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First-generation students at UCLA connect at First-Gen Welcome Soiree 2023

Pictured of students at a welcome event for students who are in the first generation in their family to attend a four-year college. (Stella Gray/Daily Bruin)

By Dylan Winward

Oct. 6, 2023 9:49 p.m.

This post was updated Oct. 8 at 10:08 p.m.

The First To Go program hosted an event Wednesday for students in their family’s first generation to attend a four-year college.

The First-Gen Welcome Soiree was hosted in Bruin Plaza outside of Ackerman Student Union to connect undergraduate students, graduate students, faculty and staff with key campus resources. The event also included free giveaways of hats and ice cream along with live music and dancing.

Astrid Colop, the program coordinator for First To Go, said the event was important in allowing first-generation college students to connect with people in similar circumstances as them.

Natalya Venegas, a second-year cognitive science student who participated in a dance performance at the event, added that events like the first-generation soiree were important in connecting with people because they understand some of the things she is going through, such as navigating health insurance in college.

“It helps build representation, and … I get to meet other people who are also first-gen – it makes me feel like I’m not alone,” she said.

Venegas said being in the first generation in her family to go to college was intimidating when she first started at UCLA, but she feels rewarded for her efforts because future generations in her family will look up to her.

“It was really hard, but at the same time, it’s very rewarding, because at least I know that … my little sister and if I have a kid, they can look up to me,” she said. “I’m glad to be the first one in my family to go to college.”

Alice Huang, a second-year cognitive science student who worked at the event, said she felt it is important to spread awareness about the need to celebrate first-generation students like her. She added that the event aims to connect students to resources they can use in college.

Colop also said the event featured over 20 campus partners, including the Graduate Student Resource Center, the Undocumented Student Program, and Bruin Guardian Scholars, a program that provides resources for current and former foster youth.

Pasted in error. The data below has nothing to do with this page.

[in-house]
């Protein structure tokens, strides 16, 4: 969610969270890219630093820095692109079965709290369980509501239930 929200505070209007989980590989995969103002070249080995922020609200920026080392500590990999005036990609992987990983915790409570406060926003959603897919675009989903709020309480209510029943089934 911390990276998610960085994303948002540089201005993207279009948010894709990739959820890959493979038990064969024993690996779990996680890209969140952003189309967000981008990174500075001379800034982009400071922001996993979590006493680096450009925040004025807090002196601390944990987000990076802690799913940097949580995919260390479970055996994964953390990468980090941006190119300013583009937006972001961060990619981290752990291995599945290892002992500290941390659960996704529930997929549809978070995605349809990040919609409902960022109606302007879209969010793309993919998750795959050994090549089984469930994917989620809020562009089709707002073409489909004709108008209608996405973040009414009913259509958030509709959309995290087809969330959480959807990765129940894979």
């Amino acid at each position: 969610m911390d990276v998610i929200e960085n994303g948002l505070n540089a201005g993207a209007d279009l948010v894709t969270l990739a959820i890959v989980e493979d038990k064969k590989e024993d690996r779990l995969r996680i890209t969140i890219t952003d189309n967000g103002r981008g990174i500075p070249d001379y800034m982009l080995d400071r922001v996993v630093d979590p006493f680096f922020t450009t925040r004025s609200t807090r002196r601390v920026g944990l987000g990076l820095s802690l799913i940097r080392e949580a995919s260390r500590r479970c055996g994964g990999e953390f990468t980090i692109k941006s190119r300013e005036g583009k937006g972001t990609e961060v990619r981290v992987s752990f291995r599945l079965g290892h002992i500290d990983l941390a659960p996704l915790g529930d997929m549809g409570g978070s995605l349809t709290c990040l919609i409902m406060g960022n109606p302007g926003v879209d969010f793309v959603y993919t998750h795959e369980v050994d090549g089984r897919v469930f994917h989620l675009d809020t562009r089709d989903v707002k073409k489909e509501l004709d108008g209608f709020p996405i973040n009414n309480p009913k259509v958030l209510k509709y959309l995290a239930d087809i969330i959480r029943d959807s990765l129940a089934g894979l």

Yahir Perez, a first-year business economics student, said he came to the event after hearing about it from a friend because he was curious about resources available to first-generation students.

“I was interested to see the resources they have for people who are new to the whole college thing and who don’t really have parents or don’t really have older people to look up to, to ask for advice for college,” he said.

Although some first-generation students sometimes feel awkward attempting to access resources, the event helped provide contact with the staff involved with them, building trust and making him more likely to use the resources, Perez said.

Some students at the event said their other lived experiences and identities – such as being a graduate student – intersect with their experience of being a first-generation student.

First-generation students who are graduate students and who are faculty are also often forgotten, Colop said, adding that she feels it’s important that they are brought into conversations about the challenges first-generation students face.

Kowshika Krishnan Bala, a graduate student who is also a first-generation student, said she has discovered significant cultural and academic differences since moving to the United States from India, including in lecturing styles and campus organization. She added that events aimed at getting to know other first-generation students are important to her as she is getting used to life at UCLA.

“I’ve just moved to the U.S.,” she said. “Academics here … are different from what it used to be where I grew up, so it’s important for me to meet other people who are going through a similar experience and maybe get resources that are specific to people who are new.”

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Dylan Winward | Features and student life editor
Winward is the 2023-2024 features and student life editor. He was previously a News reporter for campus politics and features and student life. He is also a second-year English literature and statistics student.
Winward is the 2023-2024 features and student life editor. He was previously a News reporter for campus politics and features and student life. He is also a second-year English literature and statistics student.
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